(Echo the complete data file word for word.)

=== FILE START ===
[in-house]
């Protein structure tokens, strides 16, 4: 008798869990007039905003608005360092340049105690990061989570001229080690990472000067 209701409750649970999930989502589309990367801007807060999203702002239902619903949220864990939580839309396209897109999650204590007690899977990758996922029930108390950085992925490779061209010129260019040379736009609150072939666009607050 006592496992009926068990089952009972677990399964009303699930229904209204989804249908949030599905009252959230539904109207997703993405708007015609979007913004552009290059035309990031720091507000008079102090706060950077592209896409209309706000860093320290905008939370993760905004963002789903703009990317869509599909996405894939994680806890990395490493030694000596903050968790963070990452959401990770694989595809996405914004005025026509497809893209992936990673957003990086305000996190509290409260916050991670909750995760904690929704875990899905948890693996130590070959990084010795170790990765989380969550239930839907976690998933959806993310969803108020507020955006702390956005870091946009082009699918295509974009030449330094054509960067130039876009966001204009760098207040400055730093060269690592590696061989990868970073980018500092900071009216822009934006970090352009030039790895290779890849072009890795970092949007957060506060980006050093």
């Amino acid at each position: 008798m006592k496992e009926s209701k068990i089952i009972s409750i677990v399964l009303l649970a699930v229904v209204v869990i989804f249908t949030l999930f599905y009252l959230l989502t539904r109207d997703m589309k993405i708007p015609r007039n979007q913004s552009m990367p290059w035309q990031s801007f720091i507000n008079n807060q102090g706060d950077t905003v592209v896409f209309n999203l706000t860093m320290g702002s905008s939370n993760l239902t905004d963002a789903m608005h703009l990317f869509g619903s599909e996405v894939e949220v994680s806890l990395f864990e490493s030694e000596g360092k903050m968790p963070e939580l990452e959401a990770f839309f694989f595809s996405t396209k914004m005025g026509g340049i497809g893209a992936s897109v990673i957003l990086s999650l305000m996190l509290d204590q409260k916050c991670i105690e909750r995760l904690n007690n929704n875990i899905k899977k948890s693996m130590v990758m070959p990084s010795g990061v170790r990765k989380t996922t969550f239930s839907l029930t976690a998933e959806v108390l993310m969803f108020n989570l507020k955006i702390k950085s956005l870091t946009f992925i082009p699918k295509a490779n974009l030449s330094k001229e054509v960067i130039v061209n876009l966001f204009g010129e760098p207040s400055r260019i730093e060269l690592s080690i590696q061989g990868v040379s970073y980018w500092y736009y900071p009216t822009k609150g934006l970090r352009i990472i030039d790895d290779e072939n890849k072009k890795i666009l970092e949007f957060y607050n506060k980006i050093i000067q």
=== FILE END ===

[in-house]
């Protein structure tokens, strides 16, 4: 008798869990007039905003608005360092340049105690990061989570001229080690990472000067 209701409750649970999930989502589309990367801007807060999203702002239902619903949220864990939580839309396209897109999650204590007690899977990758996922029930108390950085992925490779061209010129260019040379736009609150072939666009607050 006592496992009926068990089952009972677990399964009303699930229904209204989804249908949030599905009252959230539904109207997703993405708007015609979007913004552009290059035309990031720091507000008079102090706060950077592209896409209309706000860093320290905008939370993760905004963002789903703009990317869509599909996405894939994680806890990395490493030694000596903050968790963070990452959401990770694989595809996405914004005025026509497809893209992936990673957003990086305000996190509290409260916050991670909750995760904690929704875990899905948890693996130590070959990084010795170790990765989380969550239930839907976690998933959806993310969803108020507020955006702390956005870091946009082009699918295509974009030449330094054509960067130039876009966001204009760098207040400055730093060269690592590696061989990868970073980018500092900071009216822009934006970090352009030039790895290779890849072009890795970092949007957060506060980006050093």
């Amino acid at each position: 008798m006592k496992e009926s209701k068990i089952i009972s409750i677990v399964l009303l649970a699930v229904v209204v869990i989804f249908t949030l999930f599905y009252l959230l989502t539904r109207d997703m589309k993405i708007p015609r007039n979007q913004s552009m990367p290059w035309q990031s801007f720091i507000n008079n807060q102090g706060d950077t905003v592209v896409f209309n999203l706000t860093m320290g702002s905008s939370n993760l239902t905004d963002a789903m608005h703009l990317f869509g619903s599909e996405v894939e949220v994680s806890l990395f864990e490493s030694e000596g360092k903050m968790p963070e939580l990452e959401a990770f839309f694989f595809s996405t396209k914004m005025g026509g340049i497809g893209a992936s897109v990673i957003l990086s999650l305000m996190l509290d204590q409260k916050c991670i105690e909750r995760l904690n007690n929704n875990i899905k899977k948890s693996m130590v990758m070959p990084s010795g990061v170790r990765k989380t996922t969550f239930s839907l029930t976690a998933e959806v108390l993310m969803f108020n989570l507020k955006i702390k950085s956005l870091t946009f992925i082009p699918k295509a490779n974009l030449s330094k001229e054509v960067i130039v061209n876009l966001f204009g010129e760098p207040s400055r260019i730093e060269l690592s080690i590696q061989g990868v040379s970073y980018w500092y736009y900071p009216t822009k609150g934006l970090r352009i990472i030039d790895d290779e072939n890849k072009k890795i666009l970092e949007f957060y607050n506060k980006i050093i000067q």